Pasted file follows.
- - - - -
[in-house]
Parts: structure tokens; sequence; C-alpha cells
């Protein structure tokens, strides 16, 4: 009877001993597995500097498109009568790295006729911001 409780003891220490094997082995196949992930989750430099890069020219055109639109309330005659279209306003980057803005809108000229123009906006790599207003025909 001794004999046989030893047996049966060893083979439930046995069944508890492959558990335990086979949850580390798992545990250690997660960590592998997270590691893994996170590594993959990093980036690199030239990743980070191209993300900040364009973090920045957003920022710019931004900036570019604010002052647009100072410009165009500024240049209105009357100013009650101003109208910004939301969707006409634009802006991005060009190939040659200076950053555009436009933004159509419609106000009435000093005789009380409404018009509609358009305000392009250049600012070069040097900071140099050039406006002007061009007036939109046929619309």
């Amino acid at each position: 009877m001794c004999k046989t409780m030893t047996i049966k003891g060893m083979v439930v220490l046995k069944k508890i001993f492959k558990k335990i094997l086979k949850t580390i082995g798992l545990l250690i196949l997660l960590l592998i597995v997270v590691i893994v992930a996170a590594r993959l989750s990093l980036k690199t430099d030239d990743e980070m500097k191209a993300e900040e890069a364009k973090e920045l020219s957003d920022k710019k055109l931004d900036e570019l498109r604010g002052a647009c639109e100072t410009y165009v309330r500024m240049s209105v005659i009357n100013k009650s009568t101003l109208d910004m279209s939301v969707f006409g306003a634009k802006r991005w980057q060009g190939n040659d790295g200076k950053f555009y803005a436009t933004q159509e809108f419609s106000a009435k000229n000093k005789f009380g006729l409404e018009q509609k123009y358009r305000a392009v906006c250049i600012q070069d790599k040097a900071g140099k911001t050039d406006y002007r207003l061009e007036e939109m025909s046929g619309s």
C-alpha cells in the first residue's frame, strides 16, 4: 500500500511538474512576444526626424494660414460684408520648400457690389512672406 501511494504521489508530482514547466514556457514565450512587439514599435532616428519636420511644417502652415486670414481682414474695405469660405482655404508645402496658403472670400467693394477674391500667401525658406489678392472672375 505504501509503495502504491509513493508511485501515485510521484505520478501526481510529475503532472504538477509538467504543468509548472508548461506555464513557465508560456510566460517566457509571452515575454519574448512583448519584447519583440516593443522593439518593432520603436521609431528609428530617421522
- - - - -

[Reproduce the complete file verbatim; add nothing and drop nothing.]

[in-house]
Parts: structure tokens; sequence; C-alpha cells
């Protein structure tokens, strides 16, 4: 009877001993597995500097498109009568790295006729911001 409780003891220490094997082995196949992930989750430099890069020219055109639109309330005659279209306003980057803005809108000229123009906006790599207003025909 001794004999046989030893047996049966060893083979439930046995069944508890492959558990335990086979949850580390798992545990250690997660960590592998997270590691893994996170590594993959990093980036690199030239990743980070191209993300900040364009973090920045957003920022710019931004900036570019604010002052647009100072410009165009500024240049209105009357100013009650101003109208910004939301969707006409634009802006991005060009190939040659200076950053555009436009933004159509419609106000009435000093005789009380409404018009509609358009305000392009250049600012070069040097900071140099050039406006002007061009007036939109046929619309």
């Amino acid at each position: 009877m001794c004999k046989t409780m030893t047996i049966k003891g060893m083979v439930v220490l046995k069944k508890i001993f492959k558990k335990i094997l086979k949850t580390i082995g798992l545990l250690i196949l997660l960590l592998i597995v997270v590691i893994v992930a996170a590594r993959l989750s990093l980036k690199t430099d030239d990743e980070m500097k191209a993300e900040e890069a364009k973090e920045l020219s957003d920022k710019k055109l931004d900036e570019l498109r604010g002052a647009c639109e100072t410009y165009v309330r500024m240049s209105v005659i009357n100013k009650s009568t101003l109208d910004m279209s939301v969707f006409g306003a634009k802006r991005w980057q060009g190939n040659d790295g200076k950053f555009y803005a436009t933004q159509e809108f419609s106000a009435k000229n000093k005789f009380g006729l409404e018009q509609k123009y358009r305000a392009v906006c250049i600012q070069d790599k040097a900071g140099k911001t050039d406006y002007r207003l061009e007036e939109m025909s046929g619309s």
C-alpha cells in the first residue's frame, strides 16, 4: 500500500511538474512576444526626424494660414460684408520648400457690389512672406 501511494504521489508530482514547466514556457514565450512587439514599435532616428519636420511644417502652415486670414481682414474695405469660405482655404508645402496658403472670400467693394477674391500667401525658406489678392472672375 505504501509503495502504491509513493508511485501515485510521484505520478501526481510529475503532472504538477509538467504543468509548472508548461506555464513557465508560456510566460517566457509571452515575454519574448512583448519584447519583440516593443522593439518593432520603436521609431528609428530617421522